Every cell in our body contains several meters of DNA that must be folded in exactly the right way. This important process turns out to be entirely dependent on the binding of two proteins within the cell: cohesin (green) and CTCF (purple).
In cancer cells, the part of cohesin that should bind CTCF is often no longer functional. This is likely to cause these cancer cells to misfold their DNA. As a result of this work, it will now become possible to study more precisely how DNA folding contributes to the regulation of genes. Dr. Daniel Panne from the University of Leicester says that "the ability to abolish the interaction between cohesin and CTCF will also facilitate research towards understanding how genome folding contributes to numerous other aspects of genome function." Dr. Benjamin Rowland adds that "it is fascinating to see how this interaction between just a few proteins can determine how all of our DNA is folded inside the cell. It looks like we have encountered a basic principle that controls the folding of DNA throughout evolution."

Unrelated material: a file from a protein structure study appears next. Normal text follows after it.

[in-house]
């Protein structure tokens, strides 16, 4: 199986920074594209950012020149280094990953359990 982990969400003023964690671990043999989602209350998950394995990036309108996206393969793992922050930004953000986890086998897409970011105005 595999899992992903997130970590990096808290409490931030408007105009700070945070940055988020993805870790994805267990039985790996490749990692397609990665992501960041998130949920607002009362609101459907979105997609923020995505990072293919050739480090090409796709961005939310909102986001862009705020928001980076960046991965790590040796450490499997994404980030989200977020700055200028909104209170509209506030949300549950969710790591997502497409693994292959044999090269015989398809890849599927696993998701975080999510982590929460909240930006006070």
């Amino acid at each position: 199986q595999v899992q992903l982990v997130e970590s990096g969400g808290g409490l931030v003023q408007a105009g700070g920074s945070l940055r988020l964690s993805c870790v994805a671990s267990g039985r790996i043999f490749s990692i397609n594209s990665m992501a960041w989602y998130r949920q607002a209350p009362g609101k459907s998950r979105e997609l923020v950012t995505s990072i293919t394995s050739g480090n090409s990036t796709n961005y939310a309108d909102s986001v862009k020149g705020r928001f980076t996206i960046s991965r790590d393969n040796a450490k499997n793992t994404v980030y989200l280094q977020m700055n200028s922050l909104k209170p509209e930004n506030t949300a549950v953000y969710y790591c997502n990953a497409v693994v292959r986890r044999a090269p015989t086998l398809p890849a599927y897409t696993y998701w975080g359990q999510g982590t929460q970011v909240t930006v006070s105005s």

Li, Y., Haarhuis, J.H.I., Cacciatore, Á.S. et al., The structural basis for cohesin-CTCF-anchored loops. Nature (2020) doi:10.1038/s41586-019-1910-z
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